This article seems to be along the same lines - but in the opposite direction - essentially saying "let the kids express themselves", claiming its 'in the interest of society to let them make their choice'. Problem is, it's not.

Is it in the interest of society when one person wants sex and the other doesn't, so they force themselves on the other? No - we prosecute that as rape. While an extreme of how this article could come to fruition, it is nonetheless a valid point. Is it in the interest of society for someone to be masterbating in public? No - we prosecute that too. (The actor who played Pee Wee Herman was arrested and sent to jail for such behavior.)

Kids need to be taught the boundaries. They need to be taught not only how to express themselves, but also when.

If the State is not going to teach such boundaries, and parents shouldn't because its not "in society's interest", then who? The courts?

Only, by the time something gets as far as the legal system having to get involved, it's usually already problematic and the result will usually end up with jail time.

Have you looked at the return rate to jails? Is that really what you want?

No, what's in the interest of society is for parents to teach the boundary's. Not the schools - though they certainly help to reinforce them. Not the courts/legal system - that's too last minute and should be the last method where possible.

It's parents job from day one. They and the rest of the family is the only influence over the child for many of the most critical years. Failing that, society has to pick up the pieces - starting with friends, the schools, the work place, and then the legal system.

labrialumn

It isn't _1984_, it is _That Hideous Strength_. All Britain is being turned into Belbury.

Jason, those 'ill-paid' teachers often make more than the median income of the areas in which they teach. Teachers aren't ill-paid any longer - unless you are talking about private Christian schools.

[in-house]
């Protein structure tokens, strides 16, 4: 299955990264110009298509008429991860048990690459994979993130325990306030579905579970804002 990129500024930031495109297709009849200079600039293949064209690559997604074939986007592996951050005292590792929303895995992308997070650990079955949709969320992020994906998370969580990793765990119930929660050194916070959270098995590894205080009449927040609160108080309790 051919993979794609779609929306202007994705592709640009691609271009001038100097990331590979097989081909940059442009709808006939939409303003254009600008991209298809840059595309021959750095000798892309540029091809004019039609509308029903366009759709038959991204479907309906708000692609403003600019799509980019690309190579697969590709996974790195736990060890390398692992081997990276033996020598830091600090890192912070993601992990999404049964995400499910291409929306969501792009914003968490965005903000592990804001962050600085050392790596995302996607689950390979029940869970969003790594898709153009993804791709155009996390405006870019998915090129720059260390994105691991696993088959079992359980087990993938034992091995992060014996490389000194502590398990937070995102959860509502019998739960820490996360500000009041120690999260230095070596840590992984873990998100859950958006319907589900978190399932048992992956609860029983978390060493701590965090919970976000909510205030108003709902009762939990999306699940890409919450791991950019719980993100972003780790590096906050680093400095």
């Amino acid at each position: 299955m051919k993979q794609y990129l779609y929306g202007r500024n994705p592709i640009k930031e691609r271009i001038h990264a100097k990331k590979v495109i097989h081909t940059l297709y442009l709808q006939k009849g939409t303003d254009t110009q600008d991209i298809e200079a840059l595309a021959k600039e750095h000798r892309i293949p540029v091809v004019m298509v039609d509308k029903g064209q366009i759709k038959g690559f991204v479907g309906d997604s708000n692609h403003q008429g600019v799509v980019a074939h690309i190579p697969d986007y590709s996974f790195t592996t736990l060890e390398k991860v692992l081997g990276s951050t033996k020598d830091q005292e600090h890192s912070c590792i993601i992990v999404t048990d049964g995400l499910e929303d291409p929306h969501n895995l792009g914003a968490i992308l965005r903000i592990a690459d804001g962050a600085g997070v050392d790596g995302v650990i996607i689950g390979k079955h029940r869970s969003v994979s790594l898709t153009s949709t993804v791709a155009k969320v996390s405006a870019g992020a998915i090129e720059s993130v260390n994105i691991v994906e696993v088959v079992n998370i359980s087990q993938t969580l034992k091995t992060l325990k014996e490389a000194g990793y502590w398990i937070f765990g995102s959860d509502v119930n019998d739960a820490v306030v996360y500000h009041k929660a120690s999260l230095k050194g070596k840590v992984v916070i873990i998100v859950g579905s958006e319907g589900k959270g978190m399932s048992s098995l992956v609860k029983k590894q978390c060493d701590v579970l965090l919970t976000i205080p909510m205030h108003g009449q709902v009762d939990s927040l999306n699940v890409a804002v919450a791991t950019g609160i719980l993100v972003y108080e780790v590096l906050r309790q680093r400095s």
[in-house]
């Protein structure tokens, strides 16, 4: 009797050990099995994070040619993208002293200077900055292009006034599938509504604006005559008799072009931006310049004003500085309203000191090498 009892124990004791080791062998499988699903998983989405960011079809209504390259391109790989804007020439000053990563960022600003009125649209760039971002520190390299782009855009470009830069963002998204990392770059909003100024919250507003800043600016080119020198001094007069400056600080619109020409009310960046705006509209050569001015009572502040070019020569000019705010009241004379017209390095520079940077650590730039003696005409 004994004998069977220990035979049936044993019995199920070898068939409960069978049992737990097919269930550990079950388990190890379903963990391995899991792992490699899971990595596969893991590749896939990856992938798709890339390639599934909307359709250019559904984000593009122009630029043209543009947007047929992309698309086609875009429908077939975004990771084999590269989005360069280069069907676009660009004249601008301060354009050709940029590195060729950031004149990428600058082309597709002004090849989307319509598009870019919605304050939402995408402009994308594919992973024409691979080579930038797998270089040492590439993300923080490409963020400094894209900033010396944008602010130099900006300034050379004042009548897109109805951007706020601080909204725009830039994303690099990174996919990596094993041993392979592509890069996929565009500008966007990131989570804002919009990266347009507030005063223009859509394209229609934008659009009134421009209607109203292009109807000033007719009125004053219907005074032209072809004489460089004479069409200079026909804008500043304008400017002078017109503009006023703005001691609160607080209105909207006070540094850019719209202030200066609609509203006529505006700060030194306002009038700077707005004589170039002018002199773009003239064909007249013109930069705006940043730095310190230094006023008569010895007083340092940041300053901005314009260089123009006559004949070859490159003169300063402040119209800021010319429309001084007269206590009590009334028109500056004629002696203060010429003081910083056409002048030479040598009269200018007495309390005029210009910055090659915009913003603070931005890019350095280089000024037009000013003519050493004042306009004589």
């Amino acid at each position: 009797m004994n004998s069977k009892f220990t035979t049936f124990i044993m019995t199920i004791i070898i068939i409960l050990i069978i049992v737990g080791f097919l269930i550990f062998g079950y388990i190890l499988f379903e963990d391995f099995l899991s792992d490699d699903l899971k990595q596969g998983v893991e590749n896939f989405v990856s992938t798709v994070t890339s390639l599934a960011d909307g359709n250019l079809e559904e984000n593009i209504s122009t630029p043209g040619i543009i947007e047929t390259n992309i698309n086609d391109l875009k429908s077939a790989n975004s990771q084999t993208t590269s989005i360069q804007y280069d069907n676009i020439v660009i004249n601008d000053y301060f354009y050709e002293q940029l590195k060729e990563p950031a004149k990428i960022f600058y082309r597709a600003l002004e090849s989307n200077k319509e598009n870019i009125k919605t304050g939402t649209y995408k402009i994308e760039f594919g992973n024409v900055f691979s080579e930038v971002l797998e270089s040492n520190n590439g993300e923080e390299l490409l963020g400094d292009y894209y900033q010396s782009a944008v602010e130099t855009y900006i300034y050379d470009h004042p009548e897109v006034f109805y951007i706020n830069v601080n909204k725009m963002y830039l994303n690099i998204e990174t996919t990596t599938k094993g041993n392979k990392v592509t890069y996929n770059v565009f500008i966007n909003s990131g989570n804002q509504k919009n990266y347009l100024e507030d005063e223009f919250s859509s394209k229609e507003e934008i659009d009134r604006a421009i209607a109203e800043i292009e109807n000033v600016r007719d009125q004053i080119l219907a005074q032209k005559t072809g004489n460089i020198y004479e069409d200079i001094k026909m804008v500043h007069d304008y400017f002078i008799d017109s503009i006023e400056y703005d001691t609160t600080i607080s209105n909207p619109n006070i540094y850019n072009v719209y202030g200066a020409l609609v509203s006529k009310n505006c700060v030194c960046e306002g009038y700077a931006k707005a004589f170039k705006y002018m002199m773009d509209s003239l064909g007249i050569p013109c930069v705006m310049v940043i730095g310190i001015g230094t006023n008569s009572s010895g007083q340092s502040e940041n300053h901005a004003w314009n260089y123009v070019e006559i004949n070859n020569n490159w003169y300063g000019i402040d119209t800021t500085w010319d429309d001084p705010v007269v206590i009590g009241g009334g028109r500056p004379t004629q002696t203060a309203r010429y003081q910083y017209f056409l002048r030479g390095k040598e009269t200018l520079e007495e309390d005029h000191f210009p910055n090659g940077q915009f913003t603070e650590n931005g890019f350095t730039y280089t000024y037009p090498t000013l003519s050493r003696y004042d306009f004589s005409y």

Depending on the age, telling a child when to cry and not to cry is rather like telling them when to have hiccups and when not to - and punishing them when they aren't able to stop the hiccups by force of will. That isn't parenting, that is child abuse.

Teach morals and manners - you bet - but some parents apparently don't remember their own childhoods. Some parents think of their children as pets performing tricks. Some parents apparently think that children can control autonomic responses. The thrice-excommunicated heretics, the Eddos, come to mind.


Benjamen R. Meyer

@labrialumn

Whether it is crying, hitting others, or any number of other things - there is a parental responsibility to teach. And no, it's not child abuse - it's good parenting.

There is a time to show feelings and self-expression and there is a time not to. Following the 1960's style of "free self-expression all the time" is not good parenting - in fact, it hinders good parenting.

As a parent you do need to discern between what's controllable and what isn't. Crying isn't _always_ uncontrollable - many children (especially girls) are very well able to control their crying - some even on demand (my sister). A good parent will know their child and know when its uncontrollable and when it is and respond accordingly.

It can actually be quite funny watching children grow up. In their toddler years you can see a lot happening as they 'try a cry', a temper-tantrum, etc. to see if it'll get them attention (fully controlled) or not. They're testing their parents to see what they can get away with. And get away with it they will if they can and it gets them what they want. Letting them get away with it is not good parenting - but that's what the 1960's style of 'free self-expression' parenting wants you to do.

Ben W

Gina, Kim, what I meant was that while I'm okay with schools teaching about how the mechanics of sex work, I'd rather them stay out of the morality - as you've said, that's the parents' role. I'm okay with the government teaching right and wrong only in so far as it divides legal and illegal (stealing, rape, murder, drunk driving, drugs, etc.). If the government pushes those boundaries, it's going to annoy a lot of people.

Of course, if promiscuous teen-sex is mentally unhealthy, that should be taught in a health/psychology class as well (or in Sex Ed?). But morals and health are two separate matters.

LeeQuod

Ben W wrote: "(stealing, rape, murder, drunk driving, drugs, etc.)"

Hmmm - fascinating. Consensual sex outside of marriage is not illegal except for statutory rape - and apparently it isn't statutory rape if both participants are underage.